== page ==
Surprisingly, sleeping in separate bedrooms, among other things, might just give your relationship that extra boost, according to new UK statistics.

New research found that more than one in 10 UK couples sleep in separate bedrooms at least once a week to strengthen their relationship.

Researchers also found that 22 percent of couples purposely have alone time away from each other to do separate things like staying with friends or family.

Statistics also revealed that 39 percent of couples say they have a healthier relationship with their partner because they have greater independence in their home life while 5 percent believe that having separate bedrooms is one of the main reasons they are in a happy relationship.

The study, sponsored by esure home insurance, also found that couples spend an average of 22 hours with each other during the working week, with 47 percent of all couples blaming their hectic work schedules for their lack of "quality time" together, 20 percent seeing other friends and 16 percent going to the gym.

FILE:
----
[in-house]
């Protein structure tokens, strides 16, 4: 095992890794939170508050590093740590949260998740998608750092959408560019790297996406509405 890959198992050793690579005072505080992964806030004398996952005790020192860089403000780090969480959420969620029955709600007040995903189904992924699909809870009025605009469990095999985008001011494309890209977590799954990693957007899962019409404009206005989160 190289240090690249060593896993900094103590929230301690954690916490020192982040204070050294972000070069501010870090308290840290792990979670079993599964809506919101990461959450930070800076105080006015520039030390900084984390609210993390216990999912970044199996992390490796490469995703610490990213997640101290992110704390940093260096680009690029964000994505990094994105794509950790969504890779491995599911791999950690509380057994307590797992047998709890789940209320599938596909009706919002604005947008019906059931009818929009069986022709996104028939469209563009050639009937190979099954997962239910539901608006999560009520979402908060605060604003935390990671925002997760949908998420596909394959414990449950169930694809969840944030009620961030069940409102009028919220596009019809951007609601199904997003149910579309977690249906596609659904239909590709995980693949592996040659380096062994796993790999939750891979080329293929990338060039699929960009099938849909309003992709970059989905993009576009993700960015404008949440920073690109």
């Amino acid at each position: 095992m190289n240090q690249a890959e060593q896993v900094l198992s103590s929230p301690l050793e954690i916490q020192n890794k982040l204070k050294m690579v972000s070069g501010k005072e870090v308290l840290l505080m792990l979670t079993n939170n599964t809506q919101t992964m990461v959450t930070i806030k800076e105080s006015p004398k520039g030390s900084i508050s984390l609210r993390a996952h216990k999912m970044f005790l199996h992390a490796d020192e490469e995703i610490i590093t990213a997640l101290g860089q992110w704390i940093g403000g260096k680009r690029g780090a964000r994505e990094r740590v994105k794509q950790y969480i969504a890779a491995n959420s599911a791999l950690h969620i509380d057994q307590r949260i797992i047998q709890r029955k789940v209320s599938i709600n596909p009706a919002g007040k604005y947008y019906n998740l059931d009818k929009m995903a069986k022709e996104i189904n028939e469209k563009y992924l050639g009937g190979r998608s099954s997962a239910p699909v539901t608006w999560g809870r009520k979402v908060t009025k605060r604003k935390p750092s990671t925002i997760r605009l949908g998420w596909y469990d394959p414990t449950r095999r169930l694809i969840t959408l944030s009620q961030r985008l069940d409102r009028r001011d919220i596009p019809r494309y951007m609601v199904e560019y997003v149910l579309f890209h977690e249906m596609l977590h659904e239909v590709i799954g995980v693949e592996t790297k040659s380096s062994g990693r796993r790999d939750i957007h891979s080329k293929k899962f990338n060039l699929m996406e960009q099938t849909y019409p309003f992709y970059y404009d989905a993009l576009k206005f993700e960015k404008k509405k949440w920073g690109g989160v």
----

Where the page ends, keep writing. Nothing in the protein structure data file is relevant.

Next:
The survey, which consisted of 1,005 people in a relationship across the UK who were 18 and over, found that one in eight British couples have their own room which they do not allow their other half to spend time in, including 10 percent of men having their own "games room" and 4 percent of women have their own powder room.

Additionally, one in five couples regularly eat dinner at different times, with one in 10 cooking completely different dishes from each other.

About 15 percent of people describe themselves to be the "polar opposite" of their partner, and 44 percent believe that having different interests and hobbies makes a stronger relationship.

Surpassingly, 7 percent of people report spending more time with their pets than their partner with 5 percent even admitting that they would rather spend a night with their cat or dog than with their partner.

About a quarter of people aged 18 to 24 regularly report going on holiday without their partners, followed by 15 percent of people aged 25 to 34.

However, only 6 percent of people over 55 admit that they go on vacation without their partner.

"They say that ‘absence makes the heart grow fonder’ and this may be the case," Nikki Sellers, head of home underwriting at Esure said in a statement.